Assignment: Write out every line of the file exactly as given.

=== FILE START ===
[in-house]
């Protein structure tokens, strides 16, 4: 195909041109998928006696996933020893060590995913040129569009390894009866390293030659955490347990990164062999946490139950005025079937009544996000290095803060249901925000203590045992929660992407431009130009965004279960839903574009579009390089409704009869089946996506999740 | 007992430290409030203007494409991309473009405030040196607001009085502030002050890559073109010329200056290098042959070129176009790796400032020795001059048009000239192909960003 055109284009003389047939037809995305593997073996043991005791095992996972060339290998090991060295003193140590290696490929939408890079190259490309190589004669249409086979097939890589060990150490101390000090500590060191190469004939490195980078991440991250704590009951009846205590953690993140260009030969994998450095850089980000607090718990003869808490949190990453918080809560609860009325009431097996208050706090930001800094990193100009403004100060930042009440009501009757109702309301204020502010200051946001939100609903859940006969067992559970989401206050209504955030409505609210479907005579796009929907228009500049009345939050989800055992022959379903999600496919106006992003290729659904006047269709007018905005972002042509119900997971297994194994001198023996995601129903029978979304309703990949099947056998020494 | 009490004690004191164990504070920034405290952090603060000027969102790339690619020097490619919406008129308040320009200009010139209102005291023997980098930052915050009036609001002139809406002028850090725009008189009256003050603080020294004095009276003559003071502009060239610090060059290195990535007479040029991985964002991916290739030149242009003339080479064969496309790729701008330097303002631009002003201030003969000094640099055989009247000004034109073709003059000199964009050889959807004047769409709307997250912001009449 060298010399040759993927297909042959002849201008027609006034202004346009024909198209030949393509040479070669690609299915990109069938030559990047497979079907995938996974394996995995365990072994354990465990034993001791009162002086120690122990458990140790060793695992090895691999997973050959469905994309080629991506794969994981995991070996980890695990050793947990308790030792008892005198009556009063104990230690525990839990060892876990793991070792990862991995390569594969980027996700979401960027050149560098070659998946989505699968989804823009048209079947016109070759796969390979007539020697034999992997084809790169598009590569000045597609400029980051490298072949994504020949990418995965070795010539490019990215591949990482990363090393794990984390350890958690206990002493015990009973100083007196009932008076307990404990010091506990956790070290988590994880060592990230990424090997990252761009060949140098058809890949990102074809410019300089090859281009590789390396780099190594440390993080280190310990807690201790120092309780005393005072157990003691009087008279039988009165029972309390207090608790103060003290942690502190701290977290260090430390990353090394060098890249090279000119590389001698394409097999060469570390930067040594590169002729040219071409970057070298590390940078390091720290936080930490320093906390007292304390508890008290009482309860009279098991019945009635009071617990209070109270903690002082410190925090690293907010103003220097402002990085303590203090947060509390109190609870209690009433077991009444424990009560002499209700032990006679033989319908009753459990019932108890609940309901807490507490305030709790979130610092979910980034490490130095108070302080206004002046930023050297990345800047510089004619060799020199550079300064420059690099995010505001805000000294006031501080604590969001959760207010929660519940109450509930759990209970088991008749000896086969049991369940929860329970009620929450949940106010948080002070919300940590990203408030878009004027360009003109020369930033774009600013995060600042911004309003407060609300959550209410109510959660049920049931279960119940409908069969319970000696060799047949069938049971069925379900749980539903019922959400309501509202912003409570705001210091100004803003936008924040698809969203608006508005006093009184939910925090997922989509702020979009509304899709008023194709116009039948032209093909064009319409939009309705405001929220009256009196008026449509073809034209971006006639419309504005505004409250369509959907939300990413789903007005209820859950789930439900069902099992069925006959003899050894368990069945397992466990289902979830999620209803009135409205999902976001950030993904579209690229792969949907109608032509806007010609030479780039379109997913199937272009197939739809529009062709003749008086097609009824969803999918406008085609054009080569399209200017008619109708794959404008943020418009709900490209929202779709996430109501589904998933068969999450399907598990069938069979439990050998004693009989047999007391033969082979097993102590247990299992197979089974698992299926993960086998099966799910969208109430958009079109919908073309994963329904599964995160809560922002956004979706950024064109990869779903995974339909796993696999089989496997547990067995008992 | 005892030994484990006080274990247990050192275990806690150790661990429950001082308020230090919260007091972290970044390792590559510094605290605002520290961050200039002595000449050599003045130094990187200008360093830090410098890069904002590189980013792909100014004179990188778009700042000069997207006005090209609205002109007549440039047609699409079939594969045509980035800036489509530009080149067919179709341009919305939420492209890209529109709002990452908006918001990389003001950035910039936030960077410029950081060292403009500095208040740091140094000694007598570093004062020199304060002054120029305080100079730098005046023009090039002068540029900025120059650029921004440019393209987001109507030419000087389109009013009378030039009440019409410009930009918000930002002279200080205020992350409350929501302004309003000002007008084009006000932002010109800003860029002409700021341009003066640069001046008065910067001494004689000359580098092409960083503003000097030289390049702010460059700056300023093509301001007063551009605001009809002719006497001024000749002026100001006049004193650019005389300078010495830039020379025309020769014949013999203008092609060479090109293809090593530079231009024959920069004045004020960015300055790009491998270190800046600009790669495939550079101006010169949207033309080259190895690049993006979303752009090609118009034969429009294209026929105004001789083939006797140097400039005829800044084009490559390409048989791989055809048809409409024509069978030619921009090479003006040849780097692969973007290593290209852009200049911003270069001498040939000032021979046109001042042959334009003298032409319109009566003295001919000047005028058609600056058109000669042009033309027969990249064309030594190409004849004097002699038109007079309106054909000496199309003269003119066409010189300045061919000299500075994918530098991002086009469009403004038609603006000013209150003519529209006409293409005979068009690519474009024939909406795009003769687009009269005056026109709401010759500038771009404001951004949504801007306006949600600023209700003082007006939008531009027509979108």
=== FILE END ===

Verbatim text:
[in-house]
């Protein structure tokens, strides 16, 4: 195909041109998928006696996933020893060590995913040129569009390894009866390293030659955490347990990164062999946490139950005025079937009544996000290095803060249901925000203590045992929660992407431009130009965004279960839903574009579009390089409704009869089946996506999740 | 007992430290409030203007494409991309473009405030040196607001009085502030002050890559073109010329200056290098042959070129176009790796400032020795001059048009000239192909960003 055109284009003389047939037809995305593997073996043991005791095992996972060339290998090991060295003193140590290696490929939408890079190259490309190589004669249409086979097939890589060990150490101390000090500590060191190469004939490195980078991440991250704590009951009846205590953690993140260009030969994998450095850089980000607090718990003869808490949190990453918080809560609860009325009431097996208050706090930001800094990193100009403004100060930042009440009501009757109702309301204020502010200051946001939100609903859940006969067992559970989401206050209504955030409505609210479907005579796009929907228009500049009345939050989800055992022959379903999600496919106006992003290729659904006047269709007018905005972002042509119900997971297994194994001198023996995601129903029978979304309703990949099947056998020494 | 009490004690004191164990504070920034405290952090603060000027969102790339690619020097490619919406008129308040320009200009010139209102005291023997980098930052915050009036609001002139809406002028850090725009008189009256003050603080020294004095009276003559003071502009060239610090060059290195990535007479040029991985964002991916290739030149242009003339080479064969496309790729701008330097303002631009002003201030003969000094640099055989009247000004034109073709003059000199964009050889959807004047769409709307997250912001009449 060298010399040759993927297909042959002849201008027609006034202004346009024909198209030949393509040479070669690609299915990109069938030559990047497979079907995938996974394996995995365990072994354990465990034993001791009162002086120690122990458990140790060793695992090895691999997973050959469905994309080629991506794969994981995991070996980890695990050793947990308790030792008892005198009556009063104990230690525990839990060892876990793991070792990862991995390569594969980027996700979401960027050149560098070659998946989505699968989804823009048209079947016109070759796969390979007539020697034999992997084809790169598009590569000045597609400029980051490298072949994504020949990418995965070795010539490019990215591949990482990363090393794990984390350890958690206990002493015990009973100083007196009932008076307990404990010091506990956790070290988590994880060592990230990424090997990252761009060949140098058809890949990102074809410019300089090859281009590789390396780099190594440390993080280190310990807690201790120092309780005393005072157990003691009087008279039988009165029972309390207090608790103060003290942690502190701290977290260090430390990353090394060098890249090279000119590389001698394409097999060469570390930067040594590169002729040219071409970057070298590390940078390091720290936080930490320093906390007292304390508890008290009482309860009279098991019945009635009071617990209070109270903690002082410190925090690293907010103003220097402002990085303590203090947060509390109190609870209690009433077991009444424990009560002499209700032990006679033989319908009753459990019932108890609940309901807490507490305030709790979130610092979910980034490490130095108070302080206004002046930023050297990345800047510089004619060799020199550079300064420059690099995010505001805000000294006031501080604590969001959760207010929660519940109450509930759990209970088991008749000896086969049991369940929860329970009620929450949940106010948080002070919300940590990203408030878009004027360009003109020369930033774009600013995060600042911004309003407060609300959550209410109510959660049920049931279960119940409908069969319970000696060799047949069938049971069925379900749980539903019922959400309501509202912003409570705001210091100004803003936008924040698809969203608006508005006093009184939910925090997922989509702020979009509304899709008023194709116009039948032209093909064009319409939009309705405001929220009256009196008026449509073809034209971006006639419309504005505004409250369509959907939300990413789903007005209820859950789930439900069902099992069925006959003899050894368990069945397992466990289902979830999620209803009135409205999902976001950030993904579209690229792969949907109608032509806007010609030479780039379109997913199937272009197939739809529009062709003749008086097609009824969803999918406008085609054009080569399209200017008619109708794959404008943020418009709900490209929202779709996430109501589904998933068969999450399907598990069938069979439990050998004693009989047999007391033969082979097993102590247990299992197979089974698992299926993960086998099966799910969208109430958009079109919908073309994963329904599964995160809560922002956004979706950024064109990869779903995974339909796993696999089989496997547990067995008992 | 005892030994484990006080274990247990050192275990806690150790661990429950001082308020230090919260007091972290970044390792590559510094605290605002520290961050200039002595000449050599003045130094990187200008360093830090410098890069904002590189980013792909100014004179990188778009700042000069997207006005090209609205002109007549440039047609699409079939594969045509980035800036489509530009080149067919179709341009919305939420492209890209529109709002990452908006918001990389003001950035910039936030960077410029950081060292403009500095208040740091140094000694007598570093004062020199304060002054120029305080100079730098005046023009090039002068540029900025120059650029921004440019393209987001109507030419000087389109009013009378030039009440019409410009930009918000930002002279200080205020992350409350929501302004309003000002007008084009006000932002010109800003860029002409700021341009003066640069001046008065910067001494004689000359580098092409960083503003000097030289390049702010460059700056300023093509301001007063551009605001009809002719006497001024000749002026100001006049004193650019005389300078010495830039020379025309020769014949013999203008092609060479090109293809090593530079231009024959920069004045004020960015300055790009491998270190800046600009790669495939550079101006010169949207033309080259190895690049993006979303752009090609118009034969429009294209026929105004001789083939006797140097400039005829800044084009490559390409048989791989055809048809409409024509069978030619921009090479003006040849780097692969973007290593290209852009200049911003270069001498040939000032021979046109001042042959334009003298032409319109009566003295001919000047005028058609600056058109000669042009033309027969990249064309030594190409004849004097002699038109007079309106054909000496199309003269003119066409010189300045061919000299500075994918530098991002086009469009403004038609603006000013209150003519529209006409293409005979068009690519474009024939909406795009003769687009009269005056026109709401010759500038771009404001951004949504801007306006949600600023209700003082007006939008531009027509979108």